Create an invoice to provide a record of goods sold or services provided, and the amount payable.
What is an invoice?
An invoice is essentially a bill sent to business customers or clients in respect of goods supplied or services rendered. It's a crucial part of the business transaction and serves as a record for tax purposes.
An invoice should not be confused with a receipt, which is an acknowledgement of payment.
When should I use an invoice?
Create and send invoices as a seller to:
- send a bill or fee note to a purchaser
- sell goods or services to a purchaser
Find out more about invoicing.
What is included in an invoice?
This sample invoice template covers:
- a description of the goods or services to be purchased
- the price and payment terms
- the details and contact information of the seller and the purchaser
- how payment may be made
- VAT details (if relevant)
- any discount applicable
Why do I need an invoice?
All VAT registered businesses are legally required to submit invoices to any clients who are also VAT registered. However, it is good practice for all businesses to generate invoices as part of the overall transaction process, irrespective of their VAT status.
As most businesses will only pay for goods or services once they have received an invoice, ensure all invoices are processed in a timely fashion. This will facilitate quick payments and avoids discrepancies and delays.
Keeping an accurate record of invoices is also crucial for annual tax returns, and for calculating business turnover, profit and expenses.
What should be included in an invoice?
How to write an invoice:
the word ‘INVOICE’ should be clearly displayed at the top of the document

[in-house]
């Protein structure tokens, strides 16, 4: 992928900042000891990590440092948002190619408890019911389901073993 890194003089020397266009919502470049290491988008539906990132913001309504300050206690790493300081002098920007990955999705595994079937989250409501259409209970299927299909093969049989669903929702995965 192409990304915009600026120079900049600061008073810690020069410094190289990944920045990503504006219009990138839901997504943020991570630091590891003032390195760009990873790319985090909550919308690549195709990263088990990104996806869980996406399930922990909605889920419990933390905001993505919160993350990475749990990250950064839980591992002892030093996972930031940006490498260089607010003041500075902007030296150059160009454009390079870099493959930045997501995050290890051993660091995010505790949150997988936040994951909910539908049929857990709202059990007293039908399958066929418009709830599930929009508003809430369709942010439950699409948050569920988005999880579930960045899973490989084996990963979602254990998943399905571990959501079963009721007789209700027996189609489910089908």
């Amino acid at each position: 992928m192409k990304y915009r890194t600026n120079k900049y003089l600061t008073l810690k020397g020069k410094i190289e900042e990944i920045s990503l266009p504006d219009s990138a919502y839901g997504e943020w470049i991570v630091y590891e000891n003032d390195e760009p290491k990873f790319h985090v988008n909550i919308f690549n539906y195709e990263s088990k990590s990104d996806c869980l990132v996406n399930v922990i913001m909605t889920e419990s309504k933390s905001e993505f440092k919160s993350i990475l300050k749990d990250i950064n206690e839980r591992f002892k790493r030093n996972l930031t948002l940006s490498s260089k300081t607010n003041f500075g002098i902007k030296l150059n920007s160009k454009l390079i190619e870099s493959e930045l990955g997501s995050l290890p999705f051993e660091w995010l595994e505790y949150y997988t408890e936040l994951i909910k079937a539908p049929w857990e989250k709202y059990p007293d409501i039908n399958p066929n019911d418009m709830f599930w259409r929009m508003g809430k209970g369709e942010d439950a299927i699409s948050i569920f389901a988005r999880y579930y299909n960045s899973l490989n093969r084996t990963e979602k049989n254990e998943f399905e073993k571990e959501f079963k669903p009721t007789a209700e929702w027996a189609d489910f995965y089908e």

an invoice number that uniquely identifies this invoice
the invoice date
your business name (for companies, this should be the full company name as it appears on the certificate of incorporation)
your business address
contact information, including an email address and phone number
the name of the client that you are invoicing
a brief description of the services provided or goods supplied and individual costs/fees
the total amount being invoiced
payment method and details (eg bank account number and sort code)
- a Purchase order number (if required by your client)
VAT registered businesses must also include:
- their VAT registration number
- details of VAT charges
VAT invoices should be used where both businesses involved in the transaction are VAT registered. See the Government website for information on VAT invoices.
What is an appropriate payment period?
You should negotiate payment terms with your client before sending an invoice. However, an invoice can include a reminder of the payment period, or a preferred payment due date if one was not discussed.
Many small businesses require payment within 14 calendar days but larger organisations may agree to up to 60 days (or longer if reasonable to both businesses). If there is no specific payment period, clients must pay within 30 calendar days of receipt of the invoice. 30 days is generally considered to be the standard payment period amongst businesses.
What payment methods can I set out in an invoice?
As most businesses pay by direct bank transfer, make sure to include your bank account name, sort code and account number on invoices. Alternatively, you can ask to be paid by cheque - in which case you should specify the best postal address. Some businesses also offer the option of card payment. However, this will often incur a processing charge and there are rules on passing on these processing fees.
What if I charge different rates of VAT or discounts on my products or services?
This sample invoice only allows you to charge one rate of VAT or one rate of discount applicable to all the products or services. If you wish to charge different rates or VAT for different items, create multiple invoices or Ask a lawyer for help drafting a bespoke invoice.
Ask a lawyer for:
- advice on setting up a business
- finding out about international sales including web sales
- advice if you charge different rates of VAT or discounts